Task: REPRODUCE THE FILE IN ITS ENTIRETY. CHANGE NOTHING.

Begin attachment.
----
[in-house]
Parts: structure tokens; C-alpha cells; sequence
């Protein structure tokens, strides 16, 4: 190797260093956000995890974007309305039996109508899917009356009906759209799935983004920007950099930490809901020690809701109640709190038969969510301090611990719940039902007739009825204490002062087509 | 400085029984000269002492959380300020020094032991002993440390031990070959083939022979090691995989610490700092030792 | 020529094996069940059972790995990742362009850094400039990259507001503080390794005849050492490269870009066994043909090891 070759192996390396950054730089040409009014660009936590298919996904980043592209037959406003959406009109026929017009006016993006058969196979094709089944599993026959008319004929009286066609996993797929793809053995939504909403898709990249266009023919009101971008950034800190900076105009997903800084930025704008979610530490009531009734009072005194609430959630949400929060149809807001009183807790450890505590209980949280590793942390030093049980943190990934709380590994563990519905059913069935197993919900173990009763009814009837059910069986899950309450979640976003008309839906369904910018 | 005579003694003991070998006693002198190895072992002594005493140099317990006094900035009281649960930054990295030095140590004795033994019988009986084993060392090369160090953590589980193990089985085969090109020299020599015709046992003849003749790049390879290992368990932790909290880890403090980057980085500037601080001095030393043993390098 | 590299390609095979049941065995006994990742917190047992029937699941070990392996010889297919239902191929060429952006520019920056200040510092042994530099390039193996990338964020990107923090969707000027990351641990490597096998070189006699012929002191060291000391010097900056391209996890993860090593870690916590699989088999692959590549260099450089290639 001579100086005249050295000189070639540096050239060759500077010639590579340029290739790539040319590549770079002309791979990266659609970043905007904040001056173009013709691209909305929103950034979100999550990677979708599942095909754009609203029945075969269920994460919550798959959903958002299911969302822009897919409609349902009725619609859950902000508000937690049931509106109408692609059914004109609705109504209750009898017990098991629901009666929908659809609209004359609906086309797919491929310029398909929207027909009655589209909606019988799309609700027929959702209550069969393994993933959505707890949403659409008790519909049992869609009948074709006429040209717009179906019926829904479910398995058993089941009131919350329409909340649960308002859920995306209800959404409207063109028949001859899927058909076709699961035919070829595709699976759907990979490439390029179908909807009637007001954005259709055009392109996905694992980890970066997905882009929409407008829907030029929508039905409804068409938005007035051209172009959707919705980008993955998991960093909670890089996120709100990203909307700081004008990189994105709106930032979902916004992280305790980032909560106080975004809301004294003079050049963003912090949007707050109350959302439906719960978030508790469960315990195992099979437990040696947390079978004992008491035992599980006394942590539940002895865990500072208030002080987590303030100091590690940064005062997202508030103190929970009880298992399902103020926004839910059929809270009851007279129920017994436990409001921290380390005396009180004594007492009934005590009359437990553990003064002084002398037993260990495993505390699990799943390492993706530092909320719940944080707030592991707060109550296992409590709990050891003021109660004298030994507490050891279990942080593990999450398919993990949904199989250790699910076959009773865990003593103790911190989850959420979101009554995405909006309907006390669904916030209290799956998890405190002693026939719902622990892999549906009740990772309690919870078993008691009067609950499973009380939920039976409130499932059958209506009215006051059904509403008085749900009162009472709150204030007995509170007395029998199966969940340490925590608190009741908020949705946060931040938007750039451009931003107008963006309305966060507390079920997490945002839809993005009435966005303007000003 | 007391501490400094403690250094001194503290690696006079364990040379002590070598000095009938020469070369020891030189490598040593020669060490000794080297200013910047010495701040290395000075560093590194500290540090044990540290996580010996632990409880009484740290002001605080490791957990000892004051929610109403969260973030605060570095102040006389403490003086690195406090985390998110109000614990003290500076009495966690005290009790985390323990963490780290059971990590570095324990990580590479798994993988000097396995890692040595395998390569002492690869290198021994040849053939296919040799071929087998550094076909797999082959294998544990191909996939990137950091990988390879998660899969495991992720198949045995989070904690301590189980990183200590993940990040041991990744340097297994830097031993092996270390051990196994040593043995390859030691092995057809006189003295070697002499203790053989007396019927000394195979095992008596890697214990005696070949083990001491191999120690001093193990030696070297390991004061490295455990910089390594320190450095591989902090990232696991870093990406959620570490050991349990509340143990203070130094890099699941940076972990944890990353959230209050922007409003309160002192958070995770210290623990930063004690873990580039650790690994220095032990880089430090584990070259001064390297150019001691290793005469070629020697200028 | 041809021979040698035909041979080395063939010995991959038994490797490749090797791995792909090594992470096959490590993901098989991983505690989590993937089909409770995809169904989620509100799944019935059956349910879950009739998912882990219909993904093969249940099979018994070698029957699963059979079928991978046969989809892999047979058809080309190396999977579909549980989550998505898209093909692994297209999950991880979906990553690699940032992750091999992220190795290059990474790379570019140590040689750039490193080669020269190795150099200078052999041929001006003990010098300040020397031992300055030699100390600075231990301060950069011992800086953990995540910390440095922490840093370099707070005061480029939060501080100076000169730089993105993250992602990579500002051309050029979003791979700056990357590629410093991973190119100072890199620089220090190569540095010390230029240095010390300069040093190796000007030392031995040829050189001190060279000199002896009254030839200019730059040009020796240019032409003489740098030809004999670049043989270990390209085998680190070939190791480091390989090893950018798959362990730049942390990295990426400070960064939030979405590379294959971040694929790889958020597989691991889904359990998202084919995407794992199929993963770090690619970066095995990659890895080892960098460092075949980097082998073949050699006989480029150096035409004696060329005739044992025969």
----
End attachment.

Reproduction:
[in-house]
Parts: structure tokens; C-alpha cells; sequence
């Protein structure tokens, strides 16, 4: 190797260093956000995890974007309305039996109508899917009356009906759209799935983004920007950099930490809901020690809701109640709190038969969510301090611990719940039902007739009825204490002062087509 | 400085029984000269002492959380300020020094032991002993440390031990070959083939022979090691995989610490700092030792 | 020529094996069940059972790995990742362009850094400039990259507001503080390794005849050492490269870009066994043909090891 070759192996390396950054730089040409009014660009936590298919996904980043592209037959406003959406009109026929017009006016993006058969196979094709089944599993026959008319004929009286066609996993797929793809053995939504909403898709990249266009023919009101971008950034800190900076105009997903800084930025704008979610530490009531009734009072005194609430959630949400929060149809807001009183807790450890505590209980949280590793942390030093049980943190990934709380590994563990519905059913069935197993919900173990009763009814009837059910069986899950309450979640976003008309839906369904910018 | 005579003694003991070998006693002198190895072992002594005493140099317990006094900035009281649960930054990295030095140590004795033994019988009986084993060392090369160090953590589980193990089985085969090109020299020599015709046992003849003749790049390879290992368990932790909290880890403090980057980085500037601080001095030393043993390098 | 590299390609095979049941065995006994990742917190047992029937699941070990392996010889297919239902191929060429952006520019920056200040510092042994530099390039193996990338964020990107923090969707000027990351641990490597096998070189006699012929002191060291000391010097900056391209996890993860090593870690916590699989088999692959590549260099450089290639 001579100086005249050295000189070639540096050239060759500077010639590579340029290739790539040319590549770079002309791979990266659609970043905007904040001056173009013709691209909305929103950034979100999550990677979708599942095909754009609203029945075969269920994460919550798959959903958002299911969302822009897919409609349902009725619609859950902000508000937690049931509106109408692609059914004109609705109504209750009898017990098991629901009666929908659809609209004359609906086309797919491929310029398909929207027909009655589209909606019988799309609700027929959702209550069969393994993933959505707890949403659409008790519909049992869609009948074709006429040209717009179906019926829904479910398995058993089941009131919350329409909340649960308002859920995306209800959404409207063109028949001859899927058909076709699961035919070829595709699976759907990979490439390029179908909807009637007001954005259709055009392109996905694992980890970066997905882009929409407008829907030029929508039905409804068409938005007035051209172009959707919705980008993955998991960093909670890089996120709100990203909307700081004008990189994105709106930032979902916004992280305790980032909560106080975004809301004294003079050049963003912090949007707050109350959302439906719960978030508790469960315990195992099979437990040696947390079978004992008491035992599980006394942590539940002895865990500072208030002080987590303030100091590690940064005062997202508030103190929970009880298992399902103020926004839910059929809270009851007279129920017994436990409001921290380390005396009180004594007492009934005590009359437990553990003064002084002398037993260990495993505390699990799943390492993706530092909320719940944080707030592991707060109550296992409590709990050891003021109660004298030994507490050891279990942080593990999450398919993990949904199989250790699910076959009773865990003593103790911190989850959420979101009554995405909006309907006390669904916030209290799956998890405190002693026939719902622990892999549906009740990772309690919870078993008691009067609950499973009380939920039976409130499932059958209506009215006051059904509403008085749900009162009472709150204030007995509170007395029998199966969940340490925590608190009741908020949705946060931040938007750039451009931003107008963006309305966060507390079920997490945002839809993005009435966005303007000003 | 007391501490400094403690250094001194503290690696006079364990040379002590070598000095009938020469070369020891030189490598040593020669060490000794080297200013910047010495701040290395000075560093590194500290540090044990540290996580010996632990409880009484740290002001605080490791957990000892004051929610109403969260973030605060570095102040006389403490003086690195406090985390998110109000614990003290500076009495966690005290009790985390323990963490780290059971990590570095324990990580590479798994993988000097396995890692040595395998390569002492690869290198021994040849053939296919040799071929087998550094076909797999082959294998544990191909996939990137950091990988390879998660899969495991992720198949045995989070904690301590189980990183200590993940990040041991990744340097297994830097031993092996270390051990196994040593043995390859030691092995057809006189003295070697002499203790053989007396019927000394195979095992008596890697214990005696070949083990001491191999120690001093193990030696070297390991004061490295455990910089390594320190450095591989902090990232696991870093990406959620570490050991349990509340143990203070130094890099699941940076972990944890990353959230209050922007409003309160002192958070995770210290623990930063004690873990580039650790690994220095032990880089430090584990070259001064390297150019001691290793005469070629020697200028 | 041809021979040698035909041979080395063939010995991959038994490797490749090797791995792909090594992470096959490590993901098989991983505690989590993937089909409770995809169904989620509100799944019935059956349910879950009739998912882990219909993904093969249940099979018994070698029957699963059979079928991978046969989809892999047979058809080309190396999977579909549980989550998505898209093909692994297209999950991880979906990553690699940032992750091999992220190795290059990474790379570019140590040689750039490193080669020269190795150099200078052999041929001006003990010098300040020397031992300055030699100390600075231990301060950069011992800086953990995540910390440095922490840093370099707070005061480029939060501080100076000169730089993105993250992602990579500002051309050029979003791979700056990357590629410093991973190119100072890199620089220090190569540095010390230029240095010390300069040093190796000007030392031995040829050189001190060279000199002896009254030839200019730059040009020796240019032409003489740098030809004999670049043989270990390209085998680190070939190791480091390989090893950018798959362990730049942390990295990426400070960064939030979405590379294959971040694929790889958020597989691991889904359990998202084919995407794992199929993963770090690619970066095995990659890895080892960098460092075949980097082998073949050699006989480029150096035409004696060329005739044992025969």